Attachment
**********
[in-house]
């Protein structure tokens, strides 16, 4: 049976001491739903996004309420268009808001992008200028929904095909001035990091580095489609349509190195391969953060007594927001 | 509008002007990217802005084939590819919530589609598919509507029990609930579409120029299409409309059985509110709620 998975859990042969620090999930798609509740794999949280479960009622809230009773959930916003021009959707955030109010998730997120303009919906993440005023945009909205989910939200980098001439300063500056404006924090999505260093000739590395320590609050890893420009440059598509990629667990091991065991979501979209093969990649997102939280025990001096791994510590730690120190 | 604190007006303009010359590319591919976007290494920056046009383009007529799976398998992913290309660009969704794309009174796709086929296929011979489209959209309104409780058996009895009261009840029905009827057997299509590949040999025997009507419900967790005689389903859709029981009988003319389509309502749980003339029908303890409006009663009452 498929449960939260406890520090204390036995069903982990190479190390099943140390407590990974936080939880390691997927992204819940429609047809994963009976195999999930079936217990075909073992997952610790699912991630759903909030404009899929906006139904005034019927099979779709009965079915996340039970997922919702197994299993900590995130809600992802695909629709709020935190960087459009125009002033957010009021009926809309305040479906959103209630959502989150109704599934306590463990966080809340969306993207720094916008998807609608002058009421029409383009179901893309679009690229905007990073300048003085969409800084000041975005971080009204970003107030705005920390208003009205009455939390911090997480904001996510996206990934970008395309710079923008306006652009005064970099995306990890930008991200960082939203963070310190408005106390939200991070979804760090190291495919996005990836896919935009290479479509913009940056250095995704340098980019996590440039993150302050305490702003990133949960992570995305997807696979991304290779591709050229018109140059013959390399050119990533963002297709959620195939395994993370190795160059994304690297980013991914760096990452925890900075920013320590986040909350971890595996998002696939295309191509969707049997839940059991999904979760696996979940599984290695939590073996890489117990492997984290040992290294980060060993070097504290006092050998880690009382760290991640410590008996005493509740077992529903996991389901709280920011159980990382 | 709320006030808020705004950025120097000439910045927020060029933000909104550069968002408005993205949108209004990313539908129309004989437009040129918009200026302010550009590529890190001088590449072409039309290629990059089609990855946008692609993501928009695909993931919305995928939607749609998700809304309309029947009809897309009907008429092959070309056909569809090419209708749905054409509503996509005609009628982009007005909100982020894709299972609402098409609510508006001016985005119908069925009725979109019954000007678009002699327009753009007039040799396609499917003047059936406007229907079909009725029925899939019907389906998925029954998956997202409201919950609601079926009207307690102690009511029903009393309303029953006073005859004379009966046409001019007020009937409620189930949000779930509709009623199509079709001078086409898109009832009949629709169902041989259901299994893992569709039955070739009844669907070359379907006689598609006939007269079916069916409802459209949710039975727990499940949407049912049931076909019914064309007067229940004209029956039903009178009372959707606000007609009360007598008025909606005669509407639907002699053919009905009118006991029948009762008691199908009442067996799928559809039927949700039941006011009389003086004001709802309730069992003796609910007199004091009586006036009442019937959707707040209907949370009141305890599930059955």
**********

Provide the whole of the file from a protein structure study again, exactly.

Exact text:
[in-house]
């Protein structure tokens, strides 16, 4: 049976001491739903996004309420268009808001992008200028929904095909001035990091580095489609349509190195391969953060007594927001 | 509008002007990217802005084939590819919530589609598919509507029990609930579409120029299409409309059985509110709620 998975859990042969620090999930798609509740794999949280479960009622809230009773959930916003021009959707955030109010998730997120303009919906993440005023945009909205989910939200980098001439300063500056404006924090999505260093000739590395320590609050890893420009440059598509990629667990091991065991979501979209093969990649997102939280025990001096791994510590730690120190 | 604190007006303009010359590319591919976007290494920056046009383009007529799976398998992913290309660009969704794309009174796709086929296929011979489209959209309104409780058996009895009261009840029905009827057997299509590949040999025997009507419900967790005689389903859709029981009988003319389509309502749980003339029908303890409006009663009452 498929449960939260406890520090204390036995069903982990190479190390099943140390407590990974936080939880390691997927992204819940429609047809994963009976195999999930079936217990075909073992997952610790699912991630759903909030404009899929906006139904005034019927099979779709009965079915996340039970997922919702197994299993900590995130809600992802695909629709709020935190960087459009125009002033957010009021009926809309305040479906959103209630959502989150109704599934306590463990966080809340969306993207720094916008998807609608002058009421029409383009179901893309679009690229905007990073300048003085969409800084000041975005971080009204970003107030705005920390208003009205009455939390911090997480904001996510996206990934970008395309710079923008306006652009005064970099995306990890930008991200960082939203963070310190408005106390939200991070979804760090190291495919996005990836896919935009290479479509913009940056250095995704340098980019996590440039993150302050305490702003990133949960992570995305997807696979991304290779591709050229018109140059013959390399050119990533963002297709959620195939395994993370190795160059994304690297980013991914760096990452925890900075920013320590986040909350971890595996998002696939295309191509969707049997839940059991999904979760696996979940599984290695939590073996890489117990492997984290040992290294980060060993070097504290006092050998880690009382760290991640410590008996005493509740077992529903996991389901709280920011159980990382 | 709320006030808020705004950025120097000439910045927020060029933000909104550069968002408005993205949108209004990313539908129309004989437009040129918009200026302010550009590529890190001088590449072409039309290629990059089609990855946008692609993501928009695909993931919305995928939607749609998700809304309309029947009809897309009907008429092959070309056909569809090419209708749905054409509503996509005609009628982009007005909100982020894709299972609402098409609510508006001016985005119908069925009725979109019954000007678009002699327009753009007039040799396609499917003047059936406007229907079909009725029925899939019907389906998925029954998956997202409201919950609601079926009207307690102690009511029903009393309303029953006073005859004379009966046409001019007020009937409620189930949000779930509709009623199509079709001078086409898109009832009949629709169902041989259901299994893992569709039955070739009844669907070359379907006689598609006939007269079916069916409802459209949710039975727990499940949407049912049931076909019914064309007067229940004209029956039903009178009372959707606000007609009360007598008025909606005669509407639907002699053919009905009118006991029948009762008691199908009442067996799928559809039927949700039941006011009389003086004001709802309730069992003796609910007199004091009586006036009442019937959707707040209907949370009141305890599930059955």